(3) If Taichi had talked with Sayoko about the frog instead of suddenly showing it to her, what do you expect would have happened with the two of them? I am wondering if you can guess how both of them would have felt.
These questions were open-ended and had many possible proper answers. Parents were told to praise their children no matter how they responded to the questions. Following these questions, the second episode, which was as follows, was related:
One day, when Sayoko entered the classroom, her classmate Taichi had something in his hands. She got interested in what he had, and asked him to open his hands. When she saw what he showed, she was very scared of the frog, and cried because she was scared of it. However, she felt sorry for Taichi when he was scolded by the teacher and looked depressed.
While the first episode was told from the viewpoint of Taichi, the second one was apparently told from the viewpoint of Sayoko.
Having finished reading the second episode, the parents continued by reading the final one after a brief break. This episode was as follows:
Taichi told Tamayo that there was a frog in his hand, and asked whether she loved or hated frogs. Having confirmed that she loved frogs, he showed the frog to her. They played with the frog for a while and released it in a rice field. There, Sayoko came out, and apologized to Taichi about the frog. Taichi forgave Sayoko and they went home together.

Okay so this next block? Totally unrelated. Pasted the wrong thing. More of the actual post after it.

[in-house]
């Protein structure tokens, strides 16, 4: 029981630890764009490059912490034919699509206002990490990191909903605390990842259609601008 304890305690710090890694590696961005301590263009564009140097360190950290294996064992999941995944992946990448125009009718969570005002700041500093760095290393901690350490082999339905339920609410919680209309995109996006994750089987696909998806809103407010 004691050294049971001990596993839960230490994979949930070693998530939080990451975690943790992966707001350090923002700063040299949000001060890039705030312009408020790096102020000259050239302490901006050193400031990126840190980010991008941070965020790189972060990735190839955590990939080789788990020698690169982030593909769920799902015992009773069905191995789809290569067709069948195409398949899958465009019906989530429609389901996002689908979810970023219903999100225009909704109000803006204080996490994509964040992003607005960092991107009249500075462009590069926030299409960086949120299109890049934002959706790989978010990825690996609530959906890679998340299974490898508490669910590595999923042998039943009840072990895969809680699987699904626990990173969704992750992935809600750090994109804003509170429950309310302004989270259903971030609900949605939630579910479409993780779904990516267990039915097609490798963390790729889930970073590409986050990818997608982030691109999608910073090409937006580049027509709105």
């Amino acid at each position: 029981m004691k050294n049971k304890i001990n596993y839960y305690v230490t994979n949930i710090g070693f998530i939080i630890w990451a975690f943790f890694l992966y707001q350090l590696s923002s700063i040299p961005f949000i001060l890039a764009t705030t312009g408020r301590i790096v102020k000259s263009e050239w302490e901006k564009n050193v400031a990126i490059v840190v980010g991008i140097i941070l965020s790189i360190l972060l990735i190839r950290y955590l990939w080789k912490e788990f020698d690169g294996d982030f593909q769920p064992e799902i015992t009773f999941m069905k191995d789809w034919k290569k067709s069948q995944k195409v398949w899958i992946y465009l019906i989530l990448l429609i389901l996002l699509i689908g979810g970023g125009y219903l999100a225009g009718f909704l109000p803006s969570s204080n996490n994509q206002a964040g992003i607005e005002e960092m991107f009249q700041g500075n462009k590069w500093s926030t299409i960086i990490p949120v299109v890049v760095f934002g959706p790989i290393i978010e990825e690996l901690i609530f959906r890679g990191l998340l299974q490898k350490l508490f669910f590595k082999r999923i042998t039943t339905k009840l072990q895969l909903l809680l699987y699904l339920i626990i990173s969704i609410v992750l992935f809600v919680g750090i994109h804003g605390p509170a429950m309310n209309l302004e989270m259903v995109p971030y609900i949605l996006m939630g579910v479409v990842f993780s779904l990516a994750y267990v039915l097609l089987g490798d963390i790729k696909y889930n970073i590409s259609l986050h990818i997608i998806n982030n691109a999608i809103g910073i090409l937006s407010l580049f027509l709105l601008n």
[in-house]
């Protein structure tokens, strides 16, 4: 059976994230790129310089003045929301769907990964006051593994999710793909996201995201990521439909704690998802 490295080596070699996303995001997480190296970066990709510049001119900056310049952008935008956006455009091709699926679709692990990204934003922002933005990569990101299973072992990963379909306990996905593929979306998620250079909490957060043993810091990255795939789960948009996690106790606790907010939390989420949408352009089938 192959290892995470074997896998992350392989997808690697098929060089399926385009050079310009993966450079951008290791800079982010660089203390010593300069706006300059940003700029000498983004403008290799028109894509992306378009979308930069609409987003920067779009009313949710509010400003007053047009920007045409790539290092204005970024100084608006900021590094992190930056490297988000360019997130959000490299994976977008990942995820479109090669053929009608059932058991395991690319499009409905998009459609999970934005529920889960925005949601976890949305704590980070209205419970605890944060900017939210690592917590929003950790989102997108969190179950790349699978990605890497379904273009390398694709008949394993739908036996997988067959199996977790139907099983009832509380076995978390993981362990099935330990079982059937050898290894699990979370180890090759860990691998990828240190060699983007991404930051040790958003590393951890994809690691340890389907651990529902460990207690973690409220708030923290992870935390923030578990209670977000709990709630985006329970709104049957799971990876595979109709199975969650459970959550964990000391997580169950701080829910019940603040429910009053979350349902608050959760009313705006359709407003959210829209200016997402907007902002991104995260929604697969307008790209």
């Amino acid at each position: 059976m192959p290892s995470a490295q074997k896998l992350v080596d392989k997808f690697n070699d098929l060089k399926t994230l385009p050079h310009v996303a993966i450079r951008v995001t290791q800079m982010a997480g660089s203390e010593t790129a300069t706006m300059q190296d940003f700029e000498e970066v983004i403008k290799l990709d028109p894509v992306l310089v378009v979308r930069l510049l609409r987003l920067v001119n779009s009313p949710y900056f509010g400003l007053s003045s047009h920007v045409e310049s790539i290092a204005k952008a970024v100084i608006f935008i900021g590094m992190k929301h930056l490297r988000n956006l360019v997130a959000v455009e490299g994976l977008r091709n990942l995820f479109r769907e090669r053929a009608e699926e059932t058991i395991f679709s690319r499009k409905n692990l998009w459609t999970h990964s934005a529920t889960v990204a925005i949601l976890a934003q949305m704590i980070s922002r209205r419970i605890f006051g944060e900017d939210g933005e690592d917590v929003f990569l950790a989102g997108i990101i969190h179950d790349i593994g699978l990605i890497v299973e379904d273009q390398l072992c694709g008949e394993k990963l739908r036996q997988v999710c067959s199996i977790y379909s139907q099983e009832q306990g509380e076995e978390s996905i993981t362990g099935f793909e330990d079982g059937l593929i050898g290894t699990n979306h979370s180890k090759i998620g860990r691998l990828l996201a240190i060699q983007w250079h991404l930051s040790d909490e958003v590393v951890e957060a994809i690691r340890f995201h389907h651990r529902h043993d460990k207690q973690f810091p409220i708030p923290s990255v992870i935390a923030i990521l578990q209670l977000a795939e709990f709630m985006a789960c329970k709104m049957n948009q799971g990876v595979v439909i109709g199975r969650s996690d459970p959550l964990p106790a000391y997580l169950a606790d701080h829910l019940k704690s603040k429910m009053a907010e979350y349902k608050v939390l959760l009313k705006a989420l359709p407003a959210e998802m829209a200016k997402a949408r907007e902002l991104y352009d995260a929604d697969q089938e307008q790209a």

Obviously this episode was prepared as an “answer” to the final question of the three the parents asked after telling the first episode. Parents of the participants were asked to read some of the narrative to the participant every day for a roughly 30-min period any time in the day during a 5- to 6-day period in August. Note that the treatment actually lasted only these 5–6 days.
They were given standardized instructions which were as follows: The purpose is to have your child imagine various perspectives and emotions of characters which are depicted in the narrative. Depending on the ability and motivation of your child, you may read to a child, or the child herself/himself may read aloud/silently. The narrative also includes several questions you should ask to your child. You are allowed to converse with your child about impressions about the narrative. If your child unavoidably loses her/his concentration, you need not force him/her to keep reading, but should try again at some other time.
During the experimental period, each parent was asked to keep detailed records about their practice of the exposure to narrative so that we could confirm that the treatment was really undertaken every day.
Assessment of the Ability of Perspective-Taking